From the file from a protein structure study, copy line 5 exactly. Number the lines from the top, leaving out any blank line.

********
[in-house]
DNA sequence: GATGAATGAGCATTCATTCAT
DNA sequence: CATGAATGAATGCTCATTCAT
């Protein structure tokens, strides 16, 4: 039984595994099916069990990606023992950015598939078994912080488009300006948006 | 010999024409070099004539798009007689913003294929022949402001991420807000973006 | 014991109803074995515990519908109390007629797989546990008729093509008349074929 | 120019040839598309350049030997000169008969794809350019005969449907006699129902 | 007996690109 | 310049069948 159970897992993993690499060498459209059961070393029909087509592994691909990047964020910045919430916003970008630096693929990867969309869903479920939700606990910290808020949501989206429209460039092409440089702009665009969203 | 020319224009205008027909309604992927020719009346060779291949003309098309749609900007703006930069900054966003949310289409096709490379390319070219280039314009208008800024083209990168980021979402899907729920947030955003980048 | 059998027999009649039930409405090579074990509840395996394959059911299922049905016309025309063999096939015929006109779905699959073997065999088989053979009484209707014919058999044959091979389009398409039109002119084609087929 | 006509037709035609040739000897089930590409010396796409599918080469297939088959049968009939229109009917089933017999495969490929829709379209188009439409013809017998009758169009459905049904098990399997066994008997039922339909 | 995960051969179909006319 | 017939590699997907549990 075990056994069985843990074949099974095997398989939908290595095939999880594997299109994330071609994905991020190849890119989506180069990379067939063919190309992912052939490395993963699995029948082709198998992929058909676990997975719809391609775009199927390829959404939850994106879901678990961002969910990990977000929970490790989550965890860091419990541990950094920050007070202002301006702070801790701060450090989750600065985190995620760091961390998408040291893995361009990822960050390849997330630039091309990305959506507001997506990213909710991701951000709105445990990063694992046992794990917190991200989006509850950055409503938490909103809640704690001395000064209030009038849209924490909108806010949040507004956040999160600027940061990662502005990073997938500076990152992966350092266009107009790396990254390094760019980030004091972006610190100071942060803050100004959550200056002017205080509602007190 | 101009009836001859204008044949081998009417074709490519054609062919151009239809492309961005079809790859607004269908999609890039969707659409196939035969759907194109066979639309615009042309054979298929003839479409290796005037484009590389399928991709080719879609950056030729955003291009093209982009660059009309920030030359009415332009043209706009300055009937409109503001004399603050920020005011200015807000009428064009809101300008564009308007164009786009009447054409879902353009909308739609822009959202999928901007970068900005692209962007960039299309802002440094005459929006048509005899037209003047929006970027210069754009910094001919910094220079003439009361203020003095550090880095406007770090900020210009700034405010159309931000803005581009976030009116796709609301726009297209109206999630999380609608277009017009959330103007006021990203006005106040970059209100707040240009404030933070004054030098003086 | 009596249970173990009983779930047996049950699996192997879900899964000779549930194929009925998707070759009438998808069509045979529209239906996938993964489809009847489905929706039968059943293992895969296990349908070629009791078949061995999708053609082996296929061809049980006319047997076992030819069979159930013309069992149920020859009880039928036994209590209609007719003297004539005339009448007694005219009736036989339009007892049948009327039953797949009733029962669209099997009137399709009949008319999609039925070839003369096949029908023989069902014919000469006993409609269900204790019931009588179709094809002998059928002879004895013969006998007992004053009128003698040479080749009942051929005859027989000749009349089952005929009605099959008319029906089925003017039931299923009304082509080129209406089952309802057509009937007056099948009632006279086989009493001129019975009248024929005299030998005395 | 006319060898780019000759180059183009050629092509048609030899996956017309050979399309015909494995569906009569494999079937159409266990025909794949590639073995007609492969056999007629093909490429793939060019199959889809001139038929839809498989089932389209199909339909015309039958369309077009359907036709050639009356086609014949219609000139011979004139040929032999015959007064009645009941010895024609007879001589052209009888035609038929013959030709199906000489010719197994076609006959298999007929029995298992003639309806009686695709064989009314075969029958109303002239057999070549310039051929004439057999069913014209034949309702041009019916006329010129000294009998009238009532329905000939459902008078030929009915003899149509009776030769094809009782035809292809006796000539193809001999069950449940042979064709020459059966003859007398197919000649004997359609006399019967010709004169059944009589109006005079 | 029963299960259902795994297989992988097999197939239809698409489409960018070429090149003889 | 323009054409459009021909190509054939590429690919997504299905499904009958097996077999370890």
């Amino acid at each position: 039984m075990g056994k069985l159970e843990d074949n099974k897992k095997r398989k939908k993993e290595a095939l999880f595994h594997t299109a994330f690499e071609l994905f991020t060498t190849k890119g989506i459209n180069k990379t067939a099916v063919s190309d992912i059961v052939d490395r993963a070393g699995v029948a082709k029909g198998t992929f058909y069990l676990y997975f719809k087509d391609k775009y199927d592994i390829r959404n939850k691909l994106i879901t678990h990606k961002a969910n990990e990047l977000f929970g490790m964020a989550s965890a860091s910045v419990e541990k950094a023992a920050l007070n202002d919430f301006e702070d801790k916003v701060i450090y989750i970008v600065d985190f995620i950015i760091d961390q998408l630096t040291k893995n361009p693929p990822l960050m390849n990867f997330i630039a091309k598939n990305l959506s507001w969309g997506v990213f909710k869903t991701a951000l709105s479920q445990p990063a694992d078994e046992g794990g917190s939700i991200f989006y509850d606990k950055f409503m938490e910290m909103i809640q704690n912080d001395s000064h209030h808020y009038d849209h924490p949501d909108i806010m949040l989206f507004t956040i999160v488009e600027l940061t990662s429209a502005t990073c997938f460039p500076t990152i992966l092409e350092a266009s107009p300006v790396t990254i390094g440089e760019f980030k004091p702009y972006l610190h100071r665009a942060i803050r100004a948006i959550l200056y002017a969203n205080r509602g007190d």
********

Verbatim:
């Amino acid at each position: 039984m075990g056994k069985l159970e843990d074949n099974k897992k095997r398989k939908k993993e290595a095939l999880f595994h594997t299109a994330f690499e071609l994905f991020t060498t190849k890119g989506i459209n180069k990379t067939a099916v063919s190309d992912i059961v052939d490395r993963a070393g699995v029948a082709k029909g198998t992929f058909y069990l676990y997975f719809k087509d391609k775009y199927d592994i390829r959404n939850k691909l994106i879901t678990h990606k961002a969910n990990e990047l977000f929970g490790m964020a989550s965890a860091s910045v419990e541990k950094a023992a920050l007070n202002d919430f301006e702070d801790k916003v701060i450090y989750i970008v600065d985190f995620i950015i760091d961390q998408l630096t040291k893995n361009p693929p990822l960050m390849n990867f997330i630039a091309k598939n990305l959506s507001w969309g997506v990213f909710k869903t991701a951000l709105s479920q445990p990063a694992d078994e046992g794990g917190s939700i991200f989006y509850d606990k950055f409503m938490e910290m909103i809640q704690n912080d001395s000064h209030h808020y009038d849209h924490p949501d909108i806010m949040l989206f507004t956040i999160v488009e600027l940061t990662s429209a502005t990073c997938f460039p500076t990152i992966l092409e350092a266009s107009p300006v790396t990254i390094g440089e760019f980030k004091p702009y972006l610190h100071r665009a942060i803050r100004a948006i959550l200056y002017a969203n205080r509602g007190d």